BOSTON, May 5 (UPI) — A U.S. chemical engineer has been awarded a $1.9 million federal grant to develop techniques for cultivating stem cells for use in damaged tissue replacement.
Northeastern University Assistant Professor Shashi Murthy will use the three-year grant to lead an international team of researchers in designing and building small devices to extract stem cells that help to grow new tissue for diseased or non-functional cardiac muscle or skin.
“Our goal is to advance regenerative-medicine technologies by more effectively extracting and cultivating stem cells to multiply and develop into new tissue,” Murthy said.
One focus of the work at Northeastern — in collaboration with Assistant Professor Rebecca Carrier — is the isolation of intestinal stem cells. The researchers said such cells are challenging to separate, since they tend not to survive after they’re extracted from their native environment.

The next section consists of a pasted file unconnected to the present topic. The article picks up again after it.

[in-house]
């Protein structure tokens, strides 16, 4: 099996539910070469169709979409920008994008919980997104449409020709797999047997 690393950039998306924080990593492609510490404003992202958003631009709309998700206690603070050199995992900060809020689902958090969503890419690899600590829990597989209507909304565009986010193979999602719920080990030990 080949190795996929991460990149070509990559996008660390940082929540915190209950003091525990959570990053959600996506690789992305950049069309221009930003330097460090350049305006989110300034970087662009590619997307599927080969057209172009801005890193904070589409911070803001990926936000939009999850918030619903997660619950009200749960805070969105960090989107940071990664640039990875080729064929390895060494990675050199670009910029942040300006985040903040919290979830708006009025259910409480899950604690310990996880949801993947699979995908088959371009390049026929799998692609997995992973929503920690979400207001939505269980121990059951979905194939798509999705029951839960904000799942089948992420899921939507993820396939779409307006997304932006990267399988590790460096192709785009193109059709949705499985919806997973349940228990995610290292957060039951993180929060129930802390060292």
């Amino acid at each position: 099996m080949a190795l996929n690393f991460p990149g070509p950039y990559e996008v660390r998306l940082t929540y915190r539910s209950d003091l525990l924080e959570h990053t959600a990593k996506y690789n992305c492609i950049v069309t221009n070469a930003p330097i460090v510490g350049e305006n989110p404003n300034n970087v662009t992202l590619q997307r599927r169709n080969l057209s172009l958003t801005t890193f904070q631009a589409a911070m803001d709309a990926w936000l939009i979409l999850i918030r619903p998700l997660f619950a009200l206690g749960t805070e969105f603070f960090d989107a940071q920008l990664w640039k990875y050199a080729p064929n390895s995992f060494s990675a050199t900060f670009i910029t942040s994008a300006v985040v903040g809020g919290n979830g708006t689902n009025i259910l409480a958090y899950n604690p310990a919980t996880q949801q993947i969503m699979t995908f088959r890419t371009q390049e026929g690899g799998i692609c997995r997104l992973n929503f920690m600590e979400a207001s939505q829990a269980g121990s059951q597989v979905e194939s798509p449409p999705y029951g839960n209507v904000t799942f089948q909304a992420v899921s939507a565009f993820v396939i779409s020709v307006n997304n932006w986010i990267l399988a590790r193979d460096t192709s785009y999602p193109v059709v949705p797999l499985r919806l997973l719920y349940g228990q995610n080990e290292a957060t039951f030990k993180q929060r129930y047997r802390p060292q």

Murthy will also collaborate with Assistant Professor Milica Radisic at the University of Toronto. They will explore ways of repairing diseased heart tissue by obtaining cardiac stem cells from normal tissue and implanting them into damaged tissue.
Other scientists involved in the research include Drs. John Mayer and Juan Melero-Martin of Children’s Hospital Boston and researchers Martin Yarmush and Yaakov Nahmias at the Massachusetts General Hospital and Shriners Burn Hospital.
The study is being funded by the National Institutes of Health.
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